French Naval forces caught three Vietnamese vessels fishing illegally in New Caledonia. Four others were detained there two weeks ago and last month Papua New Guinea’s Fisheries minister described the so-called Blue Boats as a threat to national security. We have more from Neal Conan in today’s Pacific News Minute.
While the small wooden boats will take shark fins, clams and fish, their main target is sea cucumber, also known as beche de mer, or here in Hawaii, as loli. Almost all of the animals will be dried and exported to China, Hong Kong, Taiwan and Japan to be consumed in soup alleged to act as an aphrodesiac.
In the past, fleets of these raiders have shown up in Palau, the Federated States of Micronesia and Australia, and lately, in PNG and New Caledonia. All seven of the vessels detained this month were intercepted on a reef off Belep in northern New Caledonia and local media quoted a French Official, wondering how and where the small boats were refueled to be able to stay at sea so long.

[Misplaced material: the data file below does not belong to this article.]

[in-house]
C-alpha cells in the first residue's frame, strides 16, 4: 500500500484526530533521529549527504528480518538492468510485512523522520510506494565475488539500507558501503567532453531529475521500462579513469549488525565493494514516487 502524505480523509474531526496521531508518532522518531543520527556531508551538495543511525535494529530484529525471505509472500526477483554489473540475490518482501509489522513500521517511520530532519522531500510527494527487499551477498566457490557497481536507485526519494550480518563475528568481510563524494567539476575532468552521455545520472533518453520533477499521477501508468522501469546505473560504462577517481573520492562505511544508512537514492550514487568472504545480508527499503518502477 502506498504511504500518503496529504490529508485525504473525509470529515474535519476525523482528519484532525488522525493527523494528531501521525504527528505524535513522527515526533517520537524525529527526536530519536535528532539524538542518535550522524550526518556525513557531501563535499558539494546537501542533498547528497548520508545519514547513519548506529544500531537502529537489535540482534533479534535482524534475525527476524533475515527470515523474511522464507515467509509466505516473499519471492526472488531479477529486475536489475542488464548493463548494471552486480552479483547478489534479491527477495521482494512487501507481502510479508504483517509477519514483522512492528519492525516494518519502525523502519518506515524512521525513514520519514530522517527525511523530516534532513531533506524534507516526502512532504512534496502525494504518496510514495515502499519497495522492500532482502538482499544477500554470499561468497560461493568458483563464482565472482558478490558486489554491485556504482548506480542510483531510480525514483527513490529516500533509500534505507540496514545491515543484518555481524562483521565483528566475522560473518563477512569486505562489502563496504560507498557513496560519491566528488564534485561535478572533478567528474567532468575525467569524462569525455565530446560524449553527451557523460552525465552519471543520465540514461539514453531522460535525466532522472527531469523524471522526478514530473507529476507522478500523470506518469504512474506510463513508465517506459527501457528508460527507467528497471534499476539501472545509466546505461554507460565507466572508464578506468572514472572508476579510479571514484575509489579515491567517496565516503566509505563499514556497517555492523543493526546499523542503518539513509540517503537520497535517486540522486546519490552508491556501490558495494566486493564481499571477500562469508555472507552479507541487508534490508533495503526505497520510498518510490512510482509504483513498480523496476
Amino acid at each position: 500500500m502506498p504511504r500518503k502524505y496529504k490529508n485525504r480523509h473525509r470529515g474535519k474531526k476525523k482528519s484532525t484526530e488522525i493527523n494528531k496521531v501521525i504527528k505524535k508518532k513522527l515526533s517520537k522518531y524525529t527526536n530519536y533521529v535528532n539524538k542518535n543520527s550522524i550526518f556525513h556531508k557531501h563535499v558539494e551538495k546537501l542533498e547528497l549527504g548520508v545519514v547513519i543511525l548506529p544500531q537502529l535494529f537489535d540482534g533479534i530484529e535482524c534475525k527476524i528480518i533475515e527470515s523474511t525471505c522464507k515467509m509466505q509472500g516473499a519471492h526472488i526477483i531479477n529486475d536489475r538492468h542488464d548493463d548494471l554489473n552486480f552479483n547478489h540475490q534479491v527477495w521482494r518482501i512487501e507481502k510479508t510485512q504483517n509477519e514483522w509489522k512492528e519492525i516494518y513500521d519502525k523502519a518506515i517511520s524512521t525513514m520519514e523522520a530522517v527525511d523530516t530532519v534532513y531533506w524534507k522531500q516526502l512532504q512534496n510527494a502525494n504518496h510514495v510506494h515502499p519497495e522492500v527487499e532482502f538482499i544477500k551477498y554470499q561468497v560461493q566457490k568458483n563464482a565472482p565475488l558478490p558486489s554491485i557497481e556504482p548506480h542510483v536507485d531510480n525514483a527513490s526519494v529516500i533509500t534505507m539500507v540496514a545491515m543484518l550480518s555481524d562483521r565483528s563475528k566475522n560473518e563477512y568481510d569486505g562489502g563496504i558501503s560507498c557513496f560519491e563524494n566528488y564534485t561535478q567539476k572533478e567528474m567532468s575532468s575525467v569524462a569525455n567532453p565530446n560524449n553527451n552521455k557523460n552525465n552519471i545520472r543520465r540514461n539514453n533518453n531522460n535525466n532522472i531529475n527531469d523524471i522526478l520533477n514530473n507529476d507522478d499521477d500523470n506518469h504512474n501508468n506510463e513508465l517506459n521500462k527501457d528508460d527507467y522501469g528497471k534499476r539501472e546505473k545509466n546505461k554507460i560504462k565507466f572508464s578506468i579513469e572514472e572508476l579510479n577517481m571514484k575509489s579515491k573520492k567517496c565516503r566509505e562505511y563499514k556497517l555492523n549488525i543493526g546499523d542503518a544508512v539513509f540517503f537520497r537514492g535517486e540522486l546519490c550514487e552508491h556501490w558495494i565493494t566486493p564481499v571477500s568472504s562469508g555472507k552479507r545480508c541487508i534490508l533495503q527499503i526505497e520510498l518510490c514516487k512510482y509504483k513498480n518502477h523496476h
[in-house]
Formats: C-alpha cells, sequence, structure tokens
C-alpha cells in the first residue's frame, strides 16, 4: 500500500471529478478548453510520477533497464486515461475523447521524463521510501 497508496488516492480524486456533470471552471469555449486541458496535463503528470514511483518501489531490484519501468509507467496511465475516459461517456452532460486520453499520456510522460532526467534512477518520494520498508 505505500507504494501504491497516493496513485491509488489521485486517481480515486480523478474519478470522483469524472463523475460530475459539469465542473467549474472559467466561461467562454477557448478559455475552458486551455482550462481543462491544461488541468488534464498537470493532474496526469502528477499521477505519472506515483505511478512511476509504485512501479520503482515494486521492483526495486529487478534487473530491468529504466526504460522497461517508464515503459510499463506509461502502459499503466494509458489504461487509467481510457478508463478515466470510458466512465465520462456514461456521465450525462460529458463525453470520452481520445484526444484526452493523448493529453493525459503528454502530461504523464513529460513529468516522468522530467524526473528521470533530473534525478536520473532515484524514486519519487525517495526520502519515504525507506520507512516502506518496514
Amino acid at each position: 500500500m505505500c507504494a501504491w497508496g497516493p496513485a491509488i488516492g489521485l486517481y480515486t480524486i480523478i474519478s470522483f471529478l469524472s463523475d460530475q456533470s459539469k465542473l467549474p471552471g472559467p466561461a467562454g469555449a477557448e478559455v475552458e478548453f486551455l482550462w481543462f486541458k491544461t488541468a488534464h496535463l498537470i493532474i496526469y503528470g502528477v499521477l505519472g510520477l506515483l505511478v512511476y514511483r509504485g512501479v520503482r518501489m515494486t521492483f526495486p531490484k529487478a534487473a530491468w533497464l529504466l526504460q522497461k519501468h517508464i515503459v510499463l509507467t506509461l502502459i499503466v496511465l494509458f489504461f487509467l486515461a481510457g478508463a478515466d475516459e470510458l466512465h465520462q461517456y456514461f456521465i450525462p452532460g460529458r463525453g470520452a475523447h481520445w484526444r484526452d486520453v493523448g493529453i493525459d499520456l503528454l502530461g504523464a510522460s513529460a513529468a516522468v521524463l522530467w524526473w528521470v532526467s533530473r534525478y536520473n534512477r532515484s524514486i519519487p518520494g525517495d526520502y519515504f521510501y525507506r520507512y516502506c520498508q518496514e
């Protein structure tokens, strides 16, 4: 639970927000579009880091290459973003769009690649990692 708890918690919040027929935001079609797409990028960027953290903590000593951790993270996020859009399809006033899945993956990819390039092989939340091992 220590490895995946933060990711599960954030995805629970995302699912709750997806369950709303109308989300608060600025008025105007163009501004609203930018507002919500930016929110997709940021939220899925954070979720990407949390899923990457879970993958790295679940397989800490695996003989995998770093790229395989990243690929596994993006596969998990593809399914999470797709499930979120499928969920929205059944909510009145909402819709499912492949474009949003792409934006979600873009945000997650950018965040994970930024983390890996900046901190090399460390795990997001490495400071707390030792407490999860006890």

Palau and Indonesia often burn the boats of illegal fishermen. But a fisheries advisor named Francisco Blaha told Radio New Zealand that, while that looks great on television, it’s not enough. Blaha said the key is to warn Hanoi to control its fishermen, or face stiff penalties on its seafood exports to Europe. “That will definitely get their attention,” He said, “Because they depend massively on exports to the European Union.”
James Movick, Director General of the Forum Fisheries Agency said its members will discuss how their systems to monitor tuna pirates on the open ocean might be applicable to the inshore fishing for Sea cucumbers at a meeting later this year.